A tile is a manufactured piece of hard-wearing material such as ceramic, stone, metal, or even glass, generally used for covering roofs, floors, walls, showers, or other objects such as tabletops. Alternatively, tile can sometimes refer to similar units made from lightweight materials such as perlite, wood, and mineral wool, typically used for wall and ceiling applications. In another sense, a tile is a construction tile or similar object, such as rectangular counters used in playing games (see tile-based game). The word is derived from the French word tuile, which is, in turn, from the Latin word tegula, meaning a roof tile composed of fired clay.
Tiles are often used to form wall and floor coverings, and can range from simple square tiles to complex mosaics. Tiles are most often made of ceramic, typically glazed for internal uses and unglazed for roofing, but other materials are also commonly used, such as glass, cork, concrete and other composite materials, and stone. Tiling stone is typically marble, onyx, granite or slate. Thinner tiles can be used on walls than on floors, which require more durable surfaces that will resist impacts.
Decorative tile work and coloured brick
Decorative tilework or tile art should be distinguished from mosaic, where forms are made of great numbers of tiny irregularly positioned tesserae, each of a single color, usually of glass or sometimes ceramic or stone.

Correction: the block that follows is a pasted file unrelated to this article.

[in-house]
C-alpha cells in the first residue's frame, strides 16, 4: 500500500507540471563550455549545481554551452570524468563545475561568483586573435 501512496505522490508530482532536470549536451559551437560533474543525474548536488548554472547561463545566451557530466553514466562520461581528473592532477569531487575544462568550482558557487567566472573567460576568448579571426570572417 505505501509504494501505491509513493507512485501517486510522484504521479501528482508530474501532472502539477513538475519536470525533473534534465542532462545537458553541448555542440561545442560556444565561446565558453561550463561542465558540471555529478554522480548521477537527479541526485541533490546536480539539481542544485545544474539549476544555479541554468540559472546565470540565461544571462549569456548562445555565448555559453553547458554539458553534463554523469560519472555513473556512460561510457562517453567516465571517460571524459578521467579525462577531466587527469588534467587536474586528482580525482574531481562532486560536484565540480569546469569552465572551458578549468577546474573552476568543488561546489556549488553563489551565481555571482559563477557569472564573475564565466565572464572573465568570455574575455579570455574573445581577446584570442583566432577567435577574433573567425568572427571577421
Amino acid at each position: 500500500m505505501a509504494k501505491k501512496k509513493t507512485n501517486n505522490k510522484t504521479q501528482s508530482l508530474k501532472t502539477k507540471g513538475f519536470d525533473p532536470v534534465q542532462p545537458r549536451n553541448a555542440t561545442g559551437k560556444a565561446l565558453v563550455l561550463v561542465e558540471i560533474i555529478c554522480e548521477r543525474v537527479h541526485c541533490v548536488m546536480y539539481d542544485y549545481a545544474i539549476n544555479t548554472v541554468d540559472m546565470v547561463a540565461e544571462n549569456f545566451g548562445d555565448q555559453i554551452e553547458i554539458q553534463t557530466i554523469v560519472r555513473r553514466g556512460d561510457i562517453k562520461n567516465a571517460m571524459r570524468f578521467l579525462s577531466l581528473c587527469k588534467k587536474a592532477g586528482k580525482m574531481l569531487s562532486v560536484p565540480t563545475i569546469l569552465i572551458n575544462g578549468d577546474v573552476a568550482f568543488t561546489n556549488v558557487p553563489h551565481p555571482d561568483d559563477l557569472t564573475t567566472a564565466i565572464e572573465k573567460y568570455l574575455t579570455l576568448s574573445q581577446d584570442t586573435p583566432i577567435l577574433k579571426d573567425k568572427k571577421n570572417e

The earliest evidence of glazed brick is the discovery of glazed bricks in the Elamite Temple at Chogha Zanbil, dated to the 13th century BC. Glazed and colored bricks were used to make low reliefs in Ancient Mesopotamia, most famously the Ishtar Gate of Babylon (ca. 575 BC), now partly reconstructed in Berlin, with sections elsewhere. Mesopotamian craftsmen were imported for the palaces of the Persian Empire such as Persepolis.
Tiling was used in the second century by the Sinhalese kings of ancient Sri Lanka, using smoothed and polished stone laid on floors and in swimming pools. Historians consider the techniques and tools for tiling as well advanced, evidenced by the fine workmanship and close fit of the tiles. Tiling from this period can be seen Ruwanwelisaya and Kuttam Pokuna in the city of Anuradhapura.
The succeeding Sassanid Empire used tiles patterned with geometric designs, flowers, plants, birds and human beings, glazed up to a centimeter thick.
Early Islamic mosaics in Iran consist mainly of geometric decorations in mosques and mausoleums, made of glazed brick. Typical turquoise tiling becomes popular in 10th-11th century and is used mostly for Kufic inscriptions on mosque walls. Seyyed Mosque in Isfahan (AD 1122), Dome of Maraqeh (AD 1147) and the Jame Mosque of Gonabad (1212 AD) are among the finest examples. The dome of Jame' Atiq Mosque of Qazvin is also dated to this period.